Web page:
a service of NPRI

August 11, 2005 
Vol. 1, No. 25


Death Tax
No More Hiding

By Bill Frist
Wall Street Journal

Imagine working your entire life to build a family business -- a farm, store, motel or restaurant. Every hour you work and every decision you make is with the express goal of growing your business, so you can provide for your family and pass something on to your children. Dutifully, you pay your taxes owed, you weather the droughts, survive the downturns, and, in the end, you come out ahead.

Now enter the death tax. The reality is that the business you've worked so hard to pass on to your family may have to be sold. This may be the only recourse for your loved ones to pay the burdensome taxes on your estate.

Think about it: Your employees will lose their jobs, your community will lose a valuable service, and in a time of grief, your family will be forced to part with a piece of their heritage. This is the harsh and unfair reality of the death tax, and it's why Congress must act soon to permanently repeal it.

Commentary: No More Hiding This article will be available to non-subscribers of the Online Wall Street Journal for up to seven days after it is e-mailed.

Conservation could make us more reliant on foreign oil

By Austan Goolsbee

Every administration since Richard Nixon’s has railed against foreign oil—at least when prices are high. President Bush recently called our dependence on the stuff a "foreign tax on the American dream." Indeed, the promise of energy independence helped the Energy Bill land on President Bush’s desk at the end of July. As Senate Majority Leader Bill Frist chimed in, "When we rely on other nations for more than half our oil supply, we simply put our security at risk."

A basic tenet underlying such comments is that, quite apart from the need to stimulate new domestic energy sources, we must reduce our overall demand for oil if we are to reduce our dependence on foreign sources of the stuff. To that end the bill provides more than $1 billion of subsidies for hybrids and home energy conservation. But there’s a problem with this line of thinking. It ignores the way oil pricing really functions, and put simply, it won’t work. The costs of pumping oil in the U.S. are among the highest in the world, and the costs in the Middle East are the lowest. So in fact any significant reduction in U.S. demand would hit domestic sources hard but do little to change the amount of foreign oil we buy.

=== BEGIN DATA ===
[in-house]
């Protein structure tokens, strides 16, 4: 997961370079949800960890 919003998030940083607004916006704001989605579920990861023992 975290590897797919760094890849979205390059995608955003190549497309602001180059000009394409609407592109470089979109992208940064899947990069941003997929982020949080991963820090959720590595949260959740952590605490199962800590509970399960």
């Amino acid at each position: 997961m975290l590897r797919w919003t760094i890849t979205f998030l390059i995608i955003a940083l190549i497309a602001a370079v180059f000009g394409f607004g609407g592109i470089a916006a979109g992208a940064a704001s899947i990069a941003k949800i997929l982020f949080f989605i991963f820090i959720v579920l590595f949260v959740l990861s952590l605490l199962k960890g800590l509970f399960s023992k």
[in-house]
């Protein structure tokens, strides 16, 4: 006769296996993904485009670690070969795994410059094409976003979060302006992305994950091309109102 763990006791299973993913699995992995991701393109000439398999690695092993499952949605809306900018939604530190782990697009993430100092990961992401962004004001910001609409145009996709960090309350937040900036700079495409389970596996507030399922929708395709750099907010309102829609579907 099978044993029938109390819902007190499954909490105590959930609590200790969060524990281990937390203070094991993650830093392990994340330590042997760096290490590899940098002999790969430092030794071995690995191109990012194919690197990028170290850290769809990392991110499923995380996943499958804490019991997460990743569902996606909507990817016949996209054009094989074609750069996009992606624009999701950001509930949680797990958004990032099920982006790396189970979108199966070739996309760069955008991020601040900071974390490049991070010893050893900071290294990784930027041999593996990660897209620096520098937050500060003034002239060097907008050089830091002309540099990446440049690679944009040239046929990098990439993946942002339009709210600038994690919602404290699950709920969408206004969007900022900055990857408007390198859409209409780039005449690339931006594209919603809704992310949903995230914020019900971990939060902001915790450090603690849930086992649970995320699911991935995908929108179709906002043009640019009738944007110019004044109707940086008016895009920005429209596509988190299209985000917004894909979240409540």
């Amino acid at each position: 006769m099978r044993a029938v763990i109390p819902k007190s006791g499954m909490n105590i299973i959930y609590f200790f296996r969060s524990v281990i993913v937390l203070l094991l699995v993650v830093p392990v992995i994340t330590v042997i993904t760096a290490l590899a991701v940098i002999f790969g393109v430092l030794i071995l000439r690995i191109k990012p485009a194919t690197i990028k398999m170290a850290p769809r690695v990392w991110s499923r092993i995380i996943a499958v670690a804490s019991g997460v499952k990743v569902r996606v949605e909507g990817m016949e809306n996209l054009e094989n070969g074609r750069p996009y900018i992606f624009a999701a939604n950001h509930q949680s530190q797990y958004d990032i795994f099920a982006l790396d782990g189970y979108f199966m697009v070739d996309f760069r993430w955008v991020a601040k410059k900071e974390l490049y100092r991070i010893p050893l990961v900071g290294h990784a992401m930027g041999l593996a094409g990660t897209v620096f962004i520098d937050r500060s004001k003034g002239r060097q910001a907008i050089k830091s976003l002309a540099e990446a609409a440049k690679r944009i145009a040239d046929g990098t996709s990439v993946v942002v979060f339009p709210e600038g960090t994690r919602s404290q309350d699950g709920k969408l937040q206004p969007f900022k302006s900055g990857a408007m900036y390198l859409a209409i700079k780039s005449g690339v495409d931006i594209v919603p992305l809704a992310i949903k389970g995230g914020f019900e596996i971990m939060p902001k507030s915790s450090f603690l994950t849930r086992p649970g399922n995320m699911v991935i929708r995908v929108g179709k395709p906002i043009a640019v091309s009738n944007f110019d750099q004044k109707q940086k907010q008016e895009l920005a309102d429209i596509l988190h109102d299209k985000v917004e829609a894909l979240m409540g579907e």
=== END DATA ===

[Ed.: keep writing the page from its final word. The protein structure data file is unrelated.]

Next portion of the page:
AFL-CIO crackup
Blowing up the union to save the union

Will Breakaway Labor model itself on the AARP?

By Matt Miller

Andy Stern's walkout from the AFL-CIO is being cast variously as a clash of egos, the latest death knell for organized labor, or trouble for the Democrats. After all, he was followed by 4.6 million workers from the Teamsters, the United Food and Commercial Workers, and his own Service Employees International Union. The truth is, Stern's move is possibly the most significant economic event of the year. Not simply because Stern, 54, is the only leader in recent memory to actually grow a union, but because he is in the early stages of something truly ambitious: forging new organizing models and public policies to reward work fairly. And here's the surprise: If CEOs can get over their natural fear of meeting with him, they might find an unlikely partner in making America more competitive and more just.

Okay, I'm gushing. But Stern really does see the big picture. Unlike your typical union boss, who seethes as workers get screwed and fat cats take care of themselves—end of analysis—Stern gets the irreversible economics of globalization. And that understanding is driving him to ideas that could take the labor movement far beyond the workplace. "We've had this one-size-fits-all union model built in the 1930s," he says. It had a great post-war run, but its momentum ended more than a generation ago. Do we try to revive that model, he asks, "or do we say, The economy is different now, and workers need different kinds of organizations?"